Johns Hopkins versus Stony Brook

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jabennett2194
Posts: 118
Joined: Tue Jun 12, 2018 6:54 pm

Johns Hopkins versus Stony Brook

Post by jabennett2194 » Sat Mar 21, 2020 11:20 am

My objective after my PhD (after a visiting professorship or postdoc likely) is to land a position at a small liberal arts college so I can engage undergrads in research and focus of teaching.
My main area of interest is high energy theory (HEP-th), holography specifically but also more formal math aspects. I think I would be open to trying out condensed matter theory (CMT) as well, and in the case of Stony Brook, nuclear theory (NUC-th) or RHIC/Brookhaven quantum chromodynamics/ quark-gluon plasma (QCD/QGP) work.

Background:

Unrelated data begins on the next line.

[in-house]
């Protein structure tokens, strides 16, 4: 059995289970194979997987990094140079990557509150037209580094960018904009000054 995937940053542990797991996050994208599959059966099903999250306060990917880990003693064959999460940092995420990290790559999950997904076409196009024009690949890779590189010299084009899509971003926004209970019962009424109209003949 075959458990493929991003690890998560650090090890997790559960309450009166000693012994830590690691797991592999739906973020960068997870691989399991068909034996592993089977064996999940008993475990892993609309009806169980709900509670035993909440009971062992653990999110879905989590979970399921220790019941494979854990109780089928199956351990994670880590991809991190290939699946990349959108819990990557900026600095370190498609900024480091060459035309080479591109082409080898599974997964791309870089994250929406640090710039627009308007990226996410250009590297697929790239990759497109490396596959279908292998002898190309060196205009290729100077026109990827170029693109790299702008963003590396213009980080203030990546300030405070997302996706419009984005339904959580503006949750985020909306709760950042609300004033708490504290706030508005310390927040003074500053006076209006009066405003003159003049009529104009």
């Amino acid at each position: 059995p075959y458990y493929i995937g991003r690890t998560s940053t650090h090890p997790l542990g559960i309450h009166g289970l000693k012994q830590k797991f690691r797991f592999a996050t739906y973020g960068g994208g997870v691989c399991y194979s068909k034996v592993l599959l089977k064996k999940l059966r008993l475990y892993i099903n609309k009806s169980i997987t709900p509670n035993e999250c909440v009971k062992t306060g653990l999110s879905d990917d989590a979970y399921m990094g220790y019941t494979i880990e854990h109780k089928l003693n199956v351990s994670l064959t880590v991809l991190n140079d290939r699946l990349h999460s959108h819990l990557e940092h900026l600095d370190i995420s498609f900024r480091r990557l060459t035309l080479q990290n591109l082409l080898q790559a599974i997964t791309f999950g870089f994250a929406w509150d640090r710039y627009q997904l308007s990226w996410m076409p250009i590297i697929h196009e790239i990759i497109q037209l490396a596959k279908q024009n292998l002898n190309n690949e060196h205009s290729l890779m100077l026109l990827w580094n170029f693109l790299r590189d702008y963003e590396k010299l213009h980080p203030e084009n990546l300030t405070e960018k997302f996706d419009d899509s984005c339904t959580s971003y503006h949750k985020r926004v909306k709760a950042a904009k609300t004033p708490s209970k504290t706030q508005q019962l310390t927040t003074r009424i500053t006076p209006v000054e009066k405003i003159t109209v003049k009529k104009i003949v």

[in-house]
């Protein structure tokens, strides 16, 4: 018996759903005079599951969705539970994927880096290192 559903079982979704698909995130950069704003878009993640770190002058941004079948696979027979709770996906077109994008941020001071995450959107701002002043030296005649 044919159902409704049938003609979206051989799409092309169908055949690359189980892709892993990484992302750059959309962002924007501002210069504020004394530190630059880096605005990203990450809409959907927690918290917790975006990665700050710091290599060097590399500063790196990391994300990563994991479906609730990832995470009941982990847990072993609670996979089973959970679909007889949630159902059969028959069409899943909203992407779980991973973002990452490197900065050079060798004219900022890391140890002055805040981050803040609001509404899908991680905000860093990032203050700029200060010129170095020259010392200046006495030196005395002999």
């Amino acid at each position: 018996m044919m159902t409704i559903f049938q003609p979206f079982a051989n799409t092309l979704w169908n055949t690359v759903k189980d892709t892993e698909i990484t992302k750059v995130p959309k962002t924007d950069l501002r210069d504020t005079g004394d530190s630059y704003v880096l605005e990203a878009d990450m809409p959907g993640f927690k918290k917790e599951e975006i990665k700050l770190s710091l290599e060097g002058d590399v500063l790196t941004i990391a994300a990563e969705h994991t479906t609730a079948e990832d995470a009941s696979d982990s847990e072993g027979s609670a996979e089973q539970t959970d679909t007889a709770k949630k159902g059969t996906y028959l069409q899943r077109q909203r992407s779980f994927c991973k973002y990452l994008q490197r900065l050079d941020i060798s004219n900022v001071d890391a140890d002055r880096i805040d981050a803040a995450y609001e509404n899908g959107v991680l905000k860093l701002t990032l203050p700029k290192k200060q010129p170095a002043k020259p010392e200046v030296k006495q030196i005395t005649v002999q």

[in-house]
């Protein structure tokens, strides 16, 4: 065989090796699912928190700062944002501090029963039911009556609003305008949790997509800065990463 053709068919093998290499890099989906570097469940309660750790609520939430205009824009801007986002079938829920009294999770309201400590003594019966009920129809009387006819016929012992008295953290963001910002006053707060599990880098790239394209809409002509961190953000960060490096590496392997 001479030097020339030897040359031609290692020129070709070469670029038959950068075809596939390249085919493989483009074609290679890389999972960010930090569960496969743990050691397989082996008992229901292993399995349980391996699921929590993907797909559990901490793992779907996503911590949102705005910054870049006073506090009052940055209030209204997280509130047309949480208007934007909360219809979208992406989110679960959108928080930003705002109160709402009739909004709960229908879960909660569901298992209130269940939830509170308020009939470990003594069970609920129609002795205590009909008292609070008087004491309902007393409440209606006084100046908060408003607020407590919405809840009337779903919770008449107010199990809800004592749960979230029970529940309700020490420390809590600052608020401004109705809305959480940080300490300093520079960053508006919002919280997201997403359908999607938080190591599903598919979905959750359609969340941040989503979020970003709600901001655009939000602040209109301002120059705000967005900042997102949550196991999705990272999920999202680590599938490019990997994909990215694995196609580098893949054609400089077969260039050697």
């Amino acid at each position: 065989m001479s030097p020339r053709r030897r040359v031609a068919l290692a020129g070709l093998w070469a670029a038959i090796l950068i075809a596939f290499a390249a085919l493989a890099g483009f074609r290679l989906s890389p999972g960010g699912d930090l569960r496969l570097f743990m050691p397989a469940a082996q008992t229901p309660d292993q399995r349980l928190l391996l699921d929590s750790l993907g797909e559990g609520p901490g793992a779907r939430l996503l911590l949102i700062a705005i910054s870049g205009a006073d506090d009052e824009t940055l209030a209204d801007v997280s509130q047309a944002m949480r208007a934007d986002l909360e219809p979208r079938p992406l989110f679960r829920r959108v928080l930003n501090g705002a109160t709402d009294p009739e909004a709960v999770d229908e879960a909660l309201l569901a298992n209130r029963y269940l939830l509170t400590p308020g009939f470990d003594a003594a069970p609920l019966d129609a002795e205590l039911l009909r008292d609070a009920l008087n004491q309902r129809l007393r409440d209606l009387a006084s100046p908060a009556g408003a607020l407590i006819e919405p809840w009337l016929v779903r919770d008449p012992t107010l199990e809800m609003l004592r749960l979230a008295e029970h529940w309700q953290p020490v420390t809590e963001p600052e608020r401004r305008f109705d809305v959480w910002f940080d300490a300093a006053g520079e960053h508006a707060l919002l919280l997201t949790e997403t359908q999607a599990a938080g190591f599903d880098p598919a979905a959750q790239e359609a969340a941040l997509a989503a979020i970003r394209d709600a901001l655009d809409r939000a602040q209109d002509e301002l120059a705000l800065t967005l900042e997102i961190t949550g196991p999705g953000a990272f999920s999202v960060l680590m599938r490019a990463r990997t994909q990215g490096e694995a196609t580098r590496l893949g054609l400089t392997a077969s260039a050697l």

Johns Hopkins has name recognition around the globe, and even in physics they are ranked above Stony Brook (#17 over #23 according to US NEWS). I think JHU is ranked higher because of their astro prestige. (They are in charge of the Space Telescope Science Institute — https://en.wikipedia.org/wiki/Space_Tel ... _Institute.)

But Stony Brook is easily one of the top ten HEP-th places (maybe top 20 depending on how formally you define HEP-th) in the country. Around 2008 Jim Simons (https://en.wikipedia.org/wiki/Jim_Simon ... ematician) previously an academic mathematician, 1/2 of Chern-Simons theory for those in the field, who left academia to become a billionaire hedge fund guy) donated $60 million to create the Simons Centers of Geometry and Physics (http://scgp.stonybrook.edu/people/faculty)— basically IAS in Princeton but at Stony Brook and for only math and theoretical physics. And Brookhaven National Lab (https://www.bnl.gov/science/) is 10 minutes down the road. This makes them top 3 for Nuclear (which includes QCD and Nuc-th!) in the country. (BNL has CMT as well as a matter of fact! I didn't know this.)